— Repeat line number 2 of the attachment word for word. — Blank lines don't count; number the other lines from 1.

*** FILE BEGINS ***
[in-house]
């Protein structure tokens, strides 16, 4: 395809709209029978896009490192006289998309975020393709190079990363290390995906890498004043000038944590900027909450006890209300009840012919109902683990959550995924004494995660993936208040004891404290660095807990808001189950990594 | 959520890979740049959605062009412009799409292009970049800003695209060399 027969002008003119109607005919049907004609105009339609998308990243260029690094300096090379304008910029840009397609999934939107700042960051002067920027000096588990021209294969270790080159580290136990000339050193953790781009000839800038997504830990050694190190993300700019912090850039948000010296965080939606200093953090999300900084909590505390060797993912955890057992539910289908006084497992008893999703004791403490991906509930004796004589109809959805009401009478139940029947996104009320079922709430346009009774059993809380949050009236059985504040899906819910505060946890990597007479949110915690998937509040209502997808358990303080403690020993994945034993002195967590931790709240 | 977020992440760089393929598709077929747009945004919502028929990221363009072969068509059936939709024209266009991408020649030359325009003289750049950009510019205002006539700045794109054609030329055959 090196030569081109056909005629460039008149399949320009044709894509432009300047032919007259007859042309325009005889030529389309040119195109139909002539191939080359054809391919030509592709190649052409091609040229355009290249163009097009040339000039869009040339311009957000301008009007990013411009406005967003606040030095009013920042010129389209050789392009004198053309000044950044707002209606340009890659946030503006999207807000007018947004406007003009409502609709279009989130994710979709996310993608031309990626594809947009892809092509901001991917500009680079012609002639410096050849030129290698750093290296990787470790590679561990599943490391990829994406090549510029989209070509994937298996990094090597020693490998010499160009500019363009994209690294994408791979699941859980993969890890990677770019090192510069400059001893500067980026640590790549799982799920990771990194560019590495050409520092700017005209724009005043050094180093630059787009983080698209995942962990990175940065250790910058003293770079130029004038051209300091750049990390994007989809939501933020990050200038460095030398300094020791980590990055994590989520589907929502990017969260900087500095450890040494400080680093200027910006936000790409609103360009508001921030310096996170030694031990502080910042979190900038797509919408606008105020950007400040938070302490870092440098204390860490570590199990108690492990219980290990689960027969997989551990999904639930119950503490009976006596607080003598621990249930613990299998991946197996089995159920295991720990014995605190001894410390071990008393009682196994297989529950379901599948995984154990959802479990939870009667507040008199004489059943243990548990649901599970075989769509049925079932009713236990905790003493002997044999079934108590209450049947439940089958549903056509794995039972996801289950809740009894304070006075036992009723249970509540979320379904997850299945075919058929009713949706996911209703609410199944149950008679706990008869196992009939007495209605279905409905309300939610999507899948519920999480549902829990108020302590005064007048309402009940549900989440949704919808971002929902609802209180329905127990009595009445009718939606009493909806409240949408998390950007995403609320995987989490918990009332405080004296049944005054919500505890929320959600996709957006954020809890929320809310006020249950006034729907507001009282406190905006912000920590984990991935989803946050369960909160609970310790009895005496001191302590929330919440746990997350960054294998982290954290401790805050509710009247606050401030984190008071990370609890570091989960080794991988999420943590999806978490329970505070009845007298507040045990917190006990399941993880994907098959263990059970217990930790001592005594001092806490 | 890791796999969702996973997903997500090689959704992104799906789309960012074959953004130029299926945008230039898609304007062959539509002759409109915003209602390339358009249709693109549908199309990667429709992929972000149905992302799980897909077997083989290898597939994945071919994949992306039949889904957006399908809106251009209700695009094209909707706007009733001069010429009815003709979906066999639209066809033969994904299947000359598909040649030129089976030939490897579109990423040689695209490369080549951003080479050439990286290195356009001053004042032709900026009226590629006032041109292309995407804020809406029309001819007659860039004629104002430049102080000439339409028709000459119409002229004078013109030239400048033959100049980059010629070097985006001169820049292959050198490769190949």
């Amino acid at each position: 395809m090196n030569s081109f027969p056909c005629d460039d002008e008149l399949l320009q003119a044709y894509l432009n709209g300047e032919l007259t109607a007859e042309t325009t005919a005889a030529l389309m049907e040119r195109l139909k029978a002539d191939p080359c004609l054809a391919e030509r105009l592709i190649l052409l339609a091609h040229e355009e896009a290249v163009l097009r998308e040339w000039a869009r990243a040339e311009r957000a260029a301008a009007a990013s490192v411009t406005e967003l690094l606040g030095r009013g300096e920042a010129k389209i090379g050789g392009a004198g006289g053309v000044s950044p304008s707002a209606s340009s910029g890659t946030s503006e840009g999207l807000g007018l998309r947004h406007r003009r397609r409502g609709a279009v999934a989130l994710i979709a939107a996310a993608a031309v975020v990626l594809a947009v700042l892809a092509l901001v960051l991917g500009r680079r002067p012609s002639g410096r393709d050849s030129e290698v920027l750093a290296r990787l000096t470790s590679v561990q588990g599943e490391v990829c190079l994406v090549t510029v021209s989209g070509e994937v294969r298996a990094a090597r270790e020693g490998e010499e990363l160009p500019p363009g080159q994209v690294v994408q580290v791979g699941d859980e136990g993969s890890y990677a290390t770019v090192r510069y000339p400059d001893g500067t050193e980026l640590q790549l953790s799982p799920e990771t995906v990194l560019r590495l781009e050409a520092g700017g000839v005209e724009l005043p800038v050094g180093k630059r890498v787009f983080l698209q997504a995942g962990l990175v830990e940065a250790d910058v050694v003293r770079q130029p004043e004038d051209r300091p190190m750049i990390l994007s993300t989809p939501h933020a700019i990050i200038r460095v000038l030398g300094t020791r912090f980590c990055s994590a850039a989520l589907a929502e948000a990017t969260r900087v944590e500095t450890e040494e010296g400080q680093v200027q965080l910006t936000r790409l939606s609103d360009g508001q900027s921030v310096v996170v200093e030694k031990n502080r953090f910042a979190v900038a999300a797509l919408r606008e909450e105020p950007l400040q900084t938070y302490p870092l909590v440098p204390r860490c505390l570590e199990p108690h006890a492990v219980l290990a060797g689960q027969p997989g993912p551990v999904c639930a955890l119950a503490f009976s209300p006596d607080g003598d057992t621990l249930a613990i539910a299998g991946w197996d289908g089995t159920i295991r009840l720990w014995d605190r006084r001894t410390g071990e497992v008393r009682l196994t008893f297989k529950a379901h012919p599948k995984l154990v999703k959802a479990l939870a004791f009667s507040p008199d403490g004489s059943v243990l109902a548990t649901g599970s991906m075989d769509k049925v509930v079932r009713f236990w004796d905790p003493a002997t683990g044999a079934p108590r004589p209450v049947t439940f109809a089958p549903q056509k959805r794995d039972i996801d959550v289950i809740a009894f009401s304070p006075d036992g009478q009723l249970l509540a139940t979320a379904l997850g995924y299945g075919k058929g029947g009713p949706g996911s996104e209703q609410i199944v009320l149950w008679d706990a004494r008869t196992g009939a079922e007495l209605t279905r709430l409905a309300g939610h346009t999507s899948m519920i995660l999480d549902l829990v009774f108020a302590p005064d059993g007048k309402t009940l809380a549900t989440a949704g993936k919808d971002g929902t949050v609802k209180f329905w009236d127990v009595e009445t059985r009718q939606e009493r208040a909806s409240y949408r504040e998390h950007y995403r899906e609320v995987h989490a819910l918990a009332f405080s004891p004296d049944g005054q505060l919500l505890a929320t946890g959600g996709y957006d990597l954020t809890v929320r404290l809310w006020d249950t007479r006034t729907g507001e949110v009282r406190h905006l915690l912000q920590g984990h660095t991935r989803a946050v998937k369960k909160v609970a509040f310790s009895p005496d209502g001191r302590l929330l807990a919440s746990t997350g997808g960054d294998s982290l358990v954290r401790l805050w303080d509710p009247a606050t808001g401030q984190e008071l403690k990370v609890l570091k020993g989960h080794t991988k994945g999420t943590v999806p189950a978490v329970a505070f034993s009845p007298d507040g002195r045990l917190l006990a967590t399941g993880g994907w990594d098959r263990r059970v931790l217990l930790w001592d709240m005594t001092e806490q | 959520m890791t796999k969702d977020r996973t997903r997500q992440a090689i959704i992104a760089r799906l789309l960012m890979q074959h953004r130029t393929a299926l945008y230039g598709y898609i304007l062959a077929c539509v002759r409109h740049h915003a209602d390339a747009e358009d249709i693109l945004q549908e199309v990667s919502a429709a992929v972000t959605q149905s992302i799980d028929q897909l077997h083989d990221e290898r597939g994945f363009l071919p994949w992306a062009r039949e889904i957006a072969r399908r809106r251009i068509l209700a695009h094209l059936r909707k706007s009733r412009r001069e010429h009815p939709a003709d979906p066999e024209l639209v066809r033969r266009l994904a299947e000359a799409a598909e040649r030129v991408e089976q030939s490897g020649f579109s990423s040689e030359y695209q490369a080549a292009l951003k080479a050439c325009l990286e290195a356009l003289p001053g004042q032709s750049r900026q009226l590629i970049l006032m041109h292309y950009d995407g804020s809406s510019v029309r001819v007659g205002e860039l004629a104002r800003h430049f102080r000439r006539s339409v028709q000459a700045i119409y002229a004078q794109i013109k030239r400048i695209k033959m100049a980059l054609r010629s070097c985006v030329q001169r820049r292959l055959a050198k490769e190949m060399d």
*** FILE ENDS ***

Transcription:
């Protein structure tokens, strides 16, 4: 395809709209029978896009490192006289998309975020393709190079990363290390995906890498004043000038944590900027909450006890209300009840012919109902683990959550995924004494995660993936208040004891404290660095807990808001189950990594 | 959520890979740049959605062009412009799409292009970049800003695209060399 027969002008003119109607005919049907004609105009339609998308990243260029690094300096090379304008910029840009397609999934939107700042960051002067920027000096588990021209294969270790080159580290136990000339050193953790781009000839800038997504830990050694190190993300700019912090850039948000010296965080939606200093953090999300900084909590505390060797993912955890057992539910289908006084497992008893999703004791403490991906509930004796004589109809959805009401009478139940029947996104009320079922709430346009009774059993809380949050009236059985504040899906819910505060946890990597007479949110915690998937509040209502997808358990303080403690020993994945034993002195967590931790709240 | 977020992440760089393929598709077929747009945004919502028929990221363009072969068509059936939709024209266009991408020649030359325009003289750049950009510019205002006539700045794109054609030329055959 090196030569081109056909005629460039008149399949320009044709894509432009300047032919007259007859042309325009005889030529389309040119195109139909002539191939080359054809391919030509592709190649052409091609040229355009290249163009097009040339000039869009040339311009957000301008009007990013411009406005967003606040030095009013920042010129389209050789392009004198053309000044950044707002209606340009890659946030503006999207807000007018947004406007003009409502609709279009989130994710979709996310993608031309990626594809947009892809092509901001991917500009680079012609002639410096050849030129290698750093290296990787470790590679561990599943490391990829994406090549510029989209070509994937298996990094090597020693490998010499160009500019363009994209690294994408791979699941859980993969890890990677770019090192510069400059001893500067980026640590790549799982799920990771990194560019590495050409520092700017005209724009005043050094180093630059787009983080698209995942962990990175940065250790910058003293770079130029004038051209300091750049990390994007989809939501933020990050200038460095030398300094020791980590990055994590989520589907929502990017969260900087500095450890040494400080680093200027910006936000790409609103360009508001921030310096996170030694031990502080910042979190900038797509919408606008105020950007400040938070302490870092440098204390860490570590199990108690492990219980290990689960027969997989551990999904639930119950503490009976006596607080003598621990249930613990299998991946197996089995159920295991720990014995605190001894410390071990008393009682196994297989529950379901599948995984154990959802479990939870009667507040008199004489059943243990548990649901599970075989769509049925079932009713236990905790003493002997044999079934108590209450049947439940089958549903056509794995039972996801289950809740009894304070006075036992009723249970509540979320379904997850299945075919058929009713949706996911209703609410199944149950008679706990008869196992009939007495209605279905409905309300939610999507899948519920999480549902829990108020302590005064007048309402009940549900989440949704919808971002929902609802209180329905127990009595009445009718939606009493909806409240949408998390950007995403609320995987989490918990009332405080004296049944005054919500505890929320959600996709957006954020809890929320809310006020249950006034729907507001009282406190905006912000920590984990991935989803946050369960909160609970310790009895005496001191302590929330919440746990997350960054294998982290954290401790805050509710009247606050401030984190008071990370609890570091989960080794991988999420943590999806978490329970505070009845007298507040045990917190006990399941993880994907098959263990059970217990930790001592005594001092806490 | 890791796999969702996973997903997500090689959704992104799906789309960012074959953004130029299926945008230039898609304007062959539509002759409109915003209602390339358009249709693109549908199309990667429709992929972000149905992302799980897909077997083989290898597939994945071919994949992306039949889904957006399908809106251009209700695009094209909707706007009733001069010429009815003709979906066999639209066809033969994904299947000359598909040649030129089976030939490897579109990423040689695209490369080549951003080479050439990286290195356009001053004042032709900026009226590629006032041109292309995407804020809406029309001819007659860039004629104002430049102080000439339409028709000459119409002229004078013109030239400048033959100049980059010629070097985006001169820049292959050198490769190949």